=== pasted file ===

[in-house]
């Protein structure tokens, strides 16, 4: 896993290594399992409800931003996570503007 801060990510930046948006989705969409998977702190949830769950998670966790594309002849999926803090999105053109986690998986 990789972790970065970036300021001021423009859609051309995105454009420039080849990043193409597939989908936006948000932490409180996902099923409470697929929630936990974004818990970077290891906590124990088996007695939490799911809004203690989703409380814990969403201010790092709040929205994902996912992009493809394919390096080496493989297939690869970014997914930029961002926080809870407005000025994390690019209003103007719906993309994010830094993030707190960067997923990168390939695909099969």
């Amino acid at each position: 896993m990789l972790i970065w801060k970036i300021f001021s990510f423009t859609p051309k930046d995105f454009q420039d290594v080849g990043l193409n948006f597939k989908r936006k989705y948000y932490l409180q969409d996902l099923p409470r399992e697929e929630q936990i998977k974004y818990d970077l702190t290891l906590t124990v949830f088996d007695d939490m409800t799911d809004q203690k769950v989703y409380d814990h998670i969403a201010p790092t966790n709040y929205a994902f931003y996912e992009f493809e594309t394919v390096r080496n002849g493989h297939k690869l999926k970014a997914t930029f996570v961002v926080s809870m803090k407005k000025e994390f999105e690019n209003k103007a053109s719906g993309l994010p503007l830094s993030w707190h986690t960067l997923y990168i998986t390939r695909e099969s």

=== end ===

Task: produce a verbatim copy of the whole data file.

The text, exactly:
[in-house]
């Protein structure tokens, strides 16, 4: 896993290594399992409800931003996570503007 801060990510930046948006989705969409998977702190949830769950998670966790594309002849999926803090999105053109986690998986 990789972790970065970036300021001021423009859609051309995105454009420039080849990043193409597939989908936006948000932490409180996902099923409470697929929630936990974004818990970077290891906590124990088996007695939490799911809004203690989703409380814990969403201010790092709040929205994902996912992009493809394919390096080496493989297939690869970014997914930029961002926080809870407005000025994390690019209003103007719906993309994010830094993030707190960067997923990168390939695909099969």
């Amino acid at each position: 896993m990789l972790i970065w801060k970036i300021f001021s990510f423009t859609p051309k930046d995105f454009q420039d290594v080849g990043l193409n948006f597939k989908r936006k989705y948000y932490l409180q969409d996902l099923p409470r399992e697929e929630q936990i998977k974004y818990d970077l702190t290891l906590t124990v949830f088996d007695d939490m409800t799911d809004q203690k769950v989703y409380d814990h998670i969403a201010p790092t966790n709040y929205a994902f931003y996912e992009f493809e594309t394919v390096r080496n002849g493989h297939k690869l999926k970014a997914t930029f996570v961002v926080s809870m803090k407005k000025e994390f999105e690019n209003k103007a053109s719906g993309l994010p503007l830094s993030w707190h986690t960067l997923y990168i998986t390939r695909e099969s």